Songs of the sea: Napier artist Cinzah Merken gives a voice to the oceanby Vivienne Haldane
Cinzah Merkens describes himself as an “artivist”: an artist who paints for a cause. “It allows me to give voice to something that I believe in,” he says.
“I guess it goes back to catching eels when I was young; my poppa had tyre traps at the bottom of his section.”
The festival, which was held again in March this year, is run on a volunteer basis and features 53 local and international artists. Rather than being a harbinger of doom, Merkens says, the murals aim to bring a message to the streets – encouraging people to seek solutions for the plight of our oceans. The project is the initiative of the PangeaSeed Foundation, a global organisation that addresses environmental issues such as overfishing, climate change, habitat loss and pollution (pangea is derived from the Greek for “entire earth”).
Merkens moved to Hawke’s Bay from Auckland with his wife and two children, and when he was asked to launch PangeaSeed in New Zealand, he knew he’d found the perfect location. “I thought, ‘Man, this place is beautiful, there’s no shortage of walls and it’s right on the coast.’”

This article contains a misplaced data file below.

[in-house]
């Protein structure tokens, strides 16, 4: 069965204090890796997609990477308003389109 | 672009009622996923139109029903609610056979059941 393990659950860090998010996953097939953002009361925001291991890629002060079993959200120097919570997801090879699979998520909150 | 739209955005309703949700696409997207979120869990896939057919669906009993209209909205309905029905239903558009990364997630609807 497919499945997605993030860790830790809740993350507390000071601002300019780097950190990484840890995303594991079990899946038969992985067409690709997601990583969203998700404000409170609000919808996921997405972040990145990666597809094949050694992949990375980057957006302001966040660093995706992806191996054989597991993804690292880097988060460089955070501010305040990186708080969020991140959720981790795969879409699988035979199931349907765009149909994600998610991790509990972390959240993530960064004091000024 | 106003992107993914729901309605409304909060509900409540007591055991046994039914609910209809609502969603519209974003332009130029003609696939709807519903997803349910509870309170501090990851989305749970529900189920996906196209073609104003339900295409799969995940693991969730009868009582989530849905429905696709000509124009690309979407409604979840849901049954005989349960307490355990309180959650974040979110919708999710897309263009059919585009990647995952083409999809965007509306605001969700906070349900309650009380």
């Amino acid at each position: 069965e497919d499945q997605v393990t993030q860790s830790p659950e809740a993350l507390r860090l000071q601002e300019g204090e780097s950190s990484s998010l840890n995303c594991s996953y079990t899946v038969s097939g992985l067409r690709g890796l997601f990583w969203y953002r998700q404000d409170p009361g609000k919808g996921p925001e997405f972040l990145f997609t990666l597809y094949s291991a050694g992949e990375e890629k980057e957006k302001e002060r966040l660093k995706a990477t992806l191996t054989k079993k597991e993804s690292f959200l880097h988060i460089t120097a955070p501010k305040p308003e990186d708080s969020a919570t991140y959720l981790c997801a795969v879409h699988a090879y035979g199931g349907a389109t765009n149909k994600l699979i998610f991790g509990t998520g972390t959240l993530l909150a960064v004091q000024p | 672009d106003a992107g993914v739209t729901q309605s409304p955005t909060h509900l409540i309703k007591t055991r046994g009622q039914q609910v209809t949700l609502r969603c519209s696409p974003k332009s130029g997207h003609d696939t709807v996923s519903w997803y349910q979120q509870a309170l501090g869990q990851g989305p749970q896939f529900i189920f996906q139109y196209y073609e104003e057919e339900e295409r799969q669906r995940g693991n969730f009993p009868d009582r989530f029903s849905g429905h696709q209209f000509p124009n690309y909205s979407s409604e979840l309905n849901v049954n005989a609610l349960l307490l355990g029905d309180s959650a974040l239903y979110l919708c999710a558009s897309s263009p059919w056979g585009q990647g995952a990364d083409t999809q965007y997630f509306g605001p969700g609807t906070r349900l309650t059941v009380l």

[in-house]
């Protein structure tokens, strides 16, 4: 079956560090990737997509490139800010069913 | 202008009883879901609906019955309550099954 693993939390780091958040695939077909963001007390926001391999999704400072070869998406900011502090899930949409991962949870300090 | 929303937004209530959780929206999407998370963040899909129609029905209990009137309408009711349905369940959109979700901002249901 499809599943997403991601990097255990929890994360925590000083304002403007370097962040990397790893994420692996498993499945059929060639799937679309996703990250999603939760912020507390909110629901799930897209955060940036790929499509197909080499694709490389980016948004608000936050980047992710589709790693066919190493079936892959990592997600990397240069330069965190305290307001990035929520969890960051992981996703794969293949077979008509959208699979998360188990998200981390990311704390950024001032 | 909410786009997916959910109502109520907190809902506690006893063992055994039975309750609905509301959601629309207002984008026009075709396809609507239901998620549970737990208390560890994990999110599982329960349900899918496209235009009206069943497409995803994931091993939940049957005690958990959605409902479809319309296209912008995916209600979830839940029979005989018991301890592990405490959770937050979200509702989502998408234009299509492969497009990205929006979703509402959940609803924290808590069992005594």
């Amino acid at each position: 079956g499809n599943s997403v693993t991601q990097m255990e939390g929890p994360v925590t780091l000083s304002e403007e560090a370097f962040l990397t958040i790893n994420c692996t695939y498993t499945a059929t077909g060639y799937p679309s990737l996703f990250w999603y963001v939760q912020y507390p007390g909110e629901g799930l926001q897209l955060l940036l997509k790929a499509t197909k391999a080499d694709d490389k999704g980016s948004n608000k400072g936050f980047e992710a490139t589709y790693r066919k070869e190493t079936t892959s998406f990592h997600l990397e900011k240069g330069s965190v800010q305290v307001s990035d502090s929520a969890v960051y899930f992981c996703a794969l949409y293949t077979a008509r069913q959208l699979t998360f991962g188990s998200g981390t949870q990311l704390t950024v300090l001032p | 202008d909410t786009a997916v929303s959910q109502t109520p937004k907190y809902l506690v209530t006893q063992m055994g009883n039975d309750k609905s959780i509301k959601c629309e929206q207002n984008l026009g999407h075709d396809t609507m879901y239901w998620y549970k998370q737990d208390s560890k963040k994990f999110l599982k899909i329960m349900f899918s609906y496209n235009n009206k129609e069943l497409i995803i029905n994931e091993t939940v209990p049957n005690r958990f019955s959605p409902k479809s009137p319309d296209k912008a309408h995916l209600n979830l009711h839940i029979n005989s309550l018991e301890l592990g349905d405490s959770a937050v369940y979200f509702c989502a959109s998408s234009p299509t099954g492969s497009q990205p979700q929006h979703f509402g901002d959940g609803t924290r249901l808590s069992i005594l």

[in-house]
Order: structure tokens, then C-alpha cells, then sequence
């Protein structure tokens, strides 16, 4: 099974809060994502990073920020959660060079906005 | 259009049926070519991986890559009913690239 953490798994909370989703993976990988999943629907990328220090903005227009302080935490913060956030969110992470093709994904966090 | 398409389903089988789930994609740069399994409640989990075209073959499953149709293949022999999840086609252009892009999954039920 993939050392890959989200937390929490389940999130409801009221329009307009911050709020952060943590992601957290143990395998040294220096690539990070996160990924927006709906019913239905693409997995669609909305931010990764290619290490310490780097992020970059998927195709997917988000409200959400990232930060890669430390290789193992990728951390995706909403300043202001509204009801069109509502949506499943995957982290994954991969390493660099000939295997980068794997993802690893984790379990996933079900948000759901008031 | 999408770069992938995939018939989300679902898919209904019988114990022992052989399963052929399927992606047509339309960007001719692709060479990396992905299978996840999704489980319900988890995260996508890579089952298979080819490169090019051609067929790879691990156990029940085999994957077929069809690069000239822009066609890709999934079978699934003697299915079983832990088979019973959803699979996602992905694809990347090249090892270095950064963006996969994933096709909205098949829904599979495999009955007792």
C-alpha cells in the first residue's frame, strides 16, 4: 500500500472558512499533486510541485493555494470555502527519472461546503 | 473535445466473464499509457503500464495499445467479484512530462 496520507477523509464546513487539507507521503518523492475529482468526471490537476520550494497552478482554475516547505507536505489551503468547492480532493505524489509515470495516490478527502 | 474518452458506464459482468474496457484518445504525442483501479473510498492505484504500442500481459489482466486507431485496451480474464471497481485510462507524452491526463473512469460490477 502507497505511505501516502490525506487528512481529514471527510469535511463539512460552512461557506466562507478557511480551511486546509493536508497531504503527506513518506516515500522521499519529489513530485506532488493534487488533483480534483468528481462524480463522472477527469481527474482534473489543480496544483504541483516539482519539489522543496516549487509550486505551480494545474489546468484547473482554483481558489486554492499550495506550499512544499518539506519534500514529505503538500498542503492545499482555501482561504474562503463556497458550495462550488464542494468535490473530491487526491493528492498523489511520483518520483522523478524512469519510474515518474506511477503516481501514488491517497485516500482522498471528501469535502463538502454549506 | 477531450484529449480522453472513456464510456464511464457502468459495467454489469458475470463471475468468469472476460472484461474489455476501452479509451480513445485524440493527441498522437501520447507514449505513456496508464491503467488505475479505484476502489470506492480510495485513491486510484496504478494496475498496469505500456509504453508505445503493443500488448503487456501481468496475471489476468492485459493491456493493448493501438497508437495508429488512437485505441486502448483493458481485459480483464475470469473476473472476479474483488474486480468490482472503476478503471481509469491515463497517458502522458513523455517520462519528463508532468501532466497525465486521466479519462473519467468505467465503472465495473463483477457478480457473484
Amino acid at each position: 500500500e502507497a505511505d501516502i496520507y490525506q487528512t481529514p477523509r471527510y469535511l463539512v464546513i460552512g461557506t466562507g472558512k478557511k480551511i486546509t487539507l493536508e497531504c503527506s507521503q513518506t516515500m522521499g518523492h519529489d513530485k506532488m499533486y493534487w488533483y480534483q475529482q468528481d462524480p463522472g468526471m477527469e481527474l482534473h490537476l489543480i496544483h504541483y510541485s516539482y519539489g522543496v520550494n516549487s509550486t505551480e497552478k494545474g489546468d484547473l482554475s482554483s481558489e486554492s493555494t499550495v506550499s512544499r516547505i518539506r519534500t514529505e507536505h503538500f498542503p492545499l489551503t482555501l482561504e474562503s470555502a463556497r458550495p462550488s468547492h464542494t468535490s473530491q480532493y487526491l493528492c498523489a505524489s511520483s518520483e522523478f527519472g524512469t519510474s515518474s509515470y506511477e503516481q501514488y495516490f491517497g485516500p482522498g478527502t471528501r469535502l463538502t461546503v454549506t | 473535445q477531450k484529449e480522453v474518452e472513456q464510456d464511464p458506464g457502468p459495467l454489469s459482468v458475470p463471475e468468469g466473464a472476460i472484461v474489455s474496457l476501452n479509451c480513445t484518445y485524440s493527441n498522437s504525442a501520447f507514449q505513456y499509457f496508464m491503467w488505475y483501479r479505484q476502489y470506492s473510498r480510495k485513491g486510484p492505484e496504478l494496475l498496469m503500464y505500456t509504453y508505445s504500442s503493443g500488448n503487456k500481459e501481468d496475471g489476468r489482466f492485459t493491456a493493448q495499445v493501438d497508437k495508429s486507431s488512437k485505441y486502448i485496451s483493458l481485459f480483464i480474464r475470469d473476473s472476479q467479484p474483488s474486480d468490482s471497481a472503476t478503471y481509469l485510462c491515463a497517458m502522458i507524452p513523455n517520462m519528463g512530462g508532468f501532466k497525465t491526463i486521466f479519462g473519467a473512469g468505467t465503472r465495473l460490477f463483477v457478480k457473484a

At the first Sea Walls festival, held in Mexico in 2014, he swam with “bus-sized” whale sharks and worked alongside some of his idols, including graffiti and street artists. His passion for making art with meaning has taken him all over the world – most recently to Estonia, where he joined 60 “transgrafiti” mural artists for Mextonia, a festival marking the country’s centennial celebrations and its cultural connections with Mexico.
A map of the Sea Walls murals in Napier is available from the i-SITE Visitor Centre on Marine Parade and also at www.napier.govt.nz.
This was published in the September 2017 issue of North & South.
Mike White heads up the Cromwell-Tarras road to merino and wine country.Read more
Idris Elba, Ruth Wilson, Hermione Norris, Wunmi Mosaku and Michael Smiley answer questions about the future of the dark and disturbing crime drama.Read more
Some families of Pike River mine victims suspect a piece of vital evidence may have been spirited away by the mining company and lost.Read more
Making Auckland a liveable city is an unenviable task, writes Bill Ralston, but it's clear the mayor needs more power.Read more
Northland kaumātua, master carver, navigator and bridge builder Hec Busby was hoping for “no fuss” when he accepted a knighthood.Read more
The story of Sidonie-Gabrielle Colette, a heroine of French literature, focuses on her early struggles.Read more
Complacently relying on algorithms can lead us over a cliff – literally, in the case of car navigation systems.Read more